Emerging-market equities have a bad rap. But a lost decade may have set up promising conditions for a recovery.
After a difficult year in 2023, we’re seeing signs that a recovery may be brewing for emerging-market (EM) equities. For investors to regain confidence, it’s important to revisit some common assumptions about EM stocks with a critical eye.
It’s easy to understand why investors are struggling to warm to EM. The MSCI Emerging Markets Index rose 9.9% in US-dollar terms in 2023, trailing far behind the S&P 500, which rallied by 26.3%. Last year’s returns capped a decade of weak performance that cemented negative investor sentiment toward EM equities. But we think some of the biggest concerns are rooted in misconceptions.
Misconception #1: US Stocks Always Beat EM Stocks
Some investors may be surprised to discover that US and EM stocks have delivered similar annualized returns since the inception of the MSCI EM 23 years ago (Display). Since 2001, the S&P 500 and the MSCI EM posted annualized returns of about 7.8% and 7.6% respectively—stronger performance than developed markets outside the US.
Of course, EM equity markets have delivered disappointing returns over the last 10 years. But rewind further to the first decade of the 21st century, and EM stocks outperformed the S&P 500 by a wide margin. Over the longer run since 2001, EM stocks have outpaced the MSCI World.
Last year’s headline market performance obscured some encouraging underlying trends. US equity returns were driven primarily by the so-called Magnificent Seven, a small group of mega-cap stocks that were seen as the big winners from the artificial intelligence (AI) revolution. Yet beyond the Magnificent Seven, the broader equity market didn’t perform nearly as well. And EM stocks were weighed down by sharp declines in China. But excluding China, EM stocks returned 20.1% in 2023 (Display), with equity markets in some countries such as Poland, Greece and Mexico posting stellar performance.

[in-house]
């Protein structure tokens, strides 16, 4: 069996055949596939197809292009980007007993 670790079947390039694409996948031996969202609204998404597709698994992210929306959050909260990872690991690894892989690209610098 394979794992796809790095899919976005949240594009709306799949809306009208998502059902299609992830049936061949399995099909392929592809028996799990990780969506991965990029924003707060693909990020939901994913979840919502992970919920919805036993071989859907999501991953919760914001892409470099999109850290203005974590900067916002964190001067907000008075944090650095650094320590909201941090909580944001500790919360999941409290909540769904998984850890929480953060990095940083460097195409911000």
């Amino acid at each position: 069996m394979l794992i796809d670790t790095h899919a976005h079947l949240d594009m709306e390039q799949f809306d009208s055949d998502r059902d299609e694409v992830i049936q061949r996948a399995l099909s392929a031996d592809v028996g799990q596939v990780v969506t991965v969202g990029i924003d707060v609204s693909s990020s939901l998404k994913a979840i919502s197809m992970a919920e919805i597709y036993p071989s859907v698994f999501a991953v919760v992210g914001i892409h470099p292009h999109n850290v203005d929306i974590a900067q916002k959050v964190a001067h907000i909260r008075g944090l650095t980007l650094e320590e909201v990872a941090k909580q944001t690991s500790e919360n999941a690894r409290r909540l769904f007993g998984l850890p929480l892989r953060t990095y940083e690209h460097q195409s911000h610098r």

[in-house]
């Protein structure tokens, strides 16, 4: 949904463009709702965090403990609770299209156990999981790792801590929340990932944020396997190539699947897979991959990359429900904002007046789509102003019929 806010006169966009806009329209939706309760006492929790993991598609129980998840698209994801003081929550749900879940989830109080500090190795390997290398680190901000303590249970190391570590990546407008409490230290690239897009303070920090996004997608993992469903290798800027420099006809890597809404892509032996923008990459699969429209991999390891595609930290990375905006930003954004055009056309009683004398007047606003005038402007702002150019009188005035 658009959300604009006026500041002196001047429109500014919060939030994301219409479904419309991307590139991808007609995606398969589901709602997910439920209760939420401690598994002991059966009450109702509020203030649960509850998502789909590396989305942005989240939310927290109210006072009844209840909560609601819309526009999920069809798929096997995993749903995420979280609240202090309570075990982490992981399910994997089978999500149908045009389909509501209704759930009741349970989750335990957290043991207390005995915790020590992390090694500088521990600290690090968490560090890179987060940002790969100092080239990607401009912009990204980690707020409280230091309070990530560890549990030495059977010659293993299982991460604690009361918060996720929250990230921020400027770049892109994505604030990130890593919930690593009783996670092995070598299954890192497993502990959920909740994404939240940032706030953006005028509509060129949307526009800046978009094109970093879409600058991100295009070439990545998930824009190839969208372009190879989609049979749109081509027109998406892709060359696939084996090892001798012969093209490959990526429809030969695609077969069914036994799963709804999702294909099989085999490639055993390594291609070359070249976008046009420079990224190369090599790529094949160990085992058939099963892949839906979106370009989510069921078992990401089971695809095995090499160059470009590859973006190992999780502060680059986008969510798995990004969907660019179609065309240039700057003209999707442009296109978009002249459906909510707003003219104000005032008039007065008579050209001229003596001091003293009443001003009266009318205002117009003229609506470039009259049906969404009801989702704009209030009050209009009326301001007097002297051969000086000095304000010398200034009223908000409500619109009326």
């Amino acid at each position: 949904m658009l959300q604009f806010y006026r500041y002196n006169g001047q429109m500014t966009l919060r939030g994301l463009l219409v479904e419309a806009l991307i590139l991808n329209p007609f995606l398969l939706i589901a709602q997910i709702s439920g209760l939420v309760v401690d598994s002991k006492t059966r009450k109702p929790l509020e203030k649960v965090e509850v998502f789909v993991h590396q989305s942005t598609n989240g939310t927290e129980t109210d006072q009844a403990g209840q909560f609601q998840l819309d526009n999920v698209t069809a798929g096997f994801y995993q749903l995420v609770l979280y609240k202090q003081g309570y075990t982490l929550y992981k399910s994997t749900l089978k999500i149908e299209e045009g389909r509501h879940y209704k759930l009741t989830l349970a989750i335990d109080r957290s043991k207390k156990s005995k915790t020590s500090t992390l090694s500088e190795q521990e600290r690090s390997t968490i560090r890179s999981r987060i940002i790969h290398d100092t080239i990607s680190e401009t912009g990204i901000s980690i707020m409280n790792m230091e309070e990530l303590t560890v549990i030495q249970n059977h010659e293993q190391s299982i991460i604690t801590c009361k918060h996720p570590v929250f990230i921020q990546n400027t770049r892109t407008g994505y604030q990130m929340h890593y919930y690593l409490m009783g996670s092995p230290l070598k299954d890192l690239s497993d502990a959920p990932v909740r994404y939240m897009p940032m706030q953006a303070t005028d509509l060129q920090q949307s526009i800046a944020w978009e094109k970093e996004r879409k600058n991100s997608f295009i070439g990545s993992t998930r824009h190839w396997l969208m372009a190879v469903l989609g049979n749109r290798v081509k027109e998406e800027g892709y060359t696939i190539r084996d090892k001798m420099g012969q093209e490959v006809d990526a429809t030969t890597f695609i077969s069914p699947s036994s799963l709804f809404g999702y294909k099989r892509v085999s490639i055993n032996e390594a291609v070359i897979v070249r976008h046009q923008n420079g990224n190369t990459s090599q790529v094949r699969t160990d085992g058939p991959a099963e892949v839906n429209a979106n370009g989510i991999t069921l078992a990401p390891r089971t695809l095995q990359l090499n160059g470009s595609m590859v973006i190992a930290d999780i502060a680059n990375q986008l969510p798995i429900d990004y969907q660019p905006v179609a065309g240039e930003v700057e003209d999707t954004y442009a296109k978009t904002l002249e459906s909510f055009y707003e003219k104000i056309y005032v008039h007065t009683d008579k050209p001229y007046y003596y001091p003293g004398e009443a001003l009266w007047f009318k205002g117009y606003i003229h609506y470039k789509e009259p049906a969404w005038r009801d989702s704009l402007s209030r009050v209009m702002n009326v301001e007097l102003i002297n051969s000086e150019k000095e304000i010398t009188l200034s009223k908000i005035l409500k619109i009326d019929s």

These trends could change. We believe that US market concentration has been historically extreme and could eventually broaden. Sentiment toward China may improve over time as policy support kicks in to the economy. But last year’s challenging conditions in global markets are a reminder that US and EM equity return patterns are more complex than meets the eye.
Misconception #2: There’s No Earnings Growth in EM
EM earnings growth has indeed been weak over the past decade. Companies have faced many hurdles, including a stronger US dollar, which eroded USD earnings-per-share (EPS) growth for EM companies, and intensifying geopolitical concerns, from the US-China trade wars to Russia’s invasion of Ukraine.
Yet we believe that several trends could create a much more favorable environment for EM companies in the decade ahead. Innovation, reshoring efforts by global manufacturers and the global push for climate resilience are growth drivers that will benefit select EM countries and companies, in our view. In fact, EM EPS growth is projected to be relatively strong over the next two years (Display).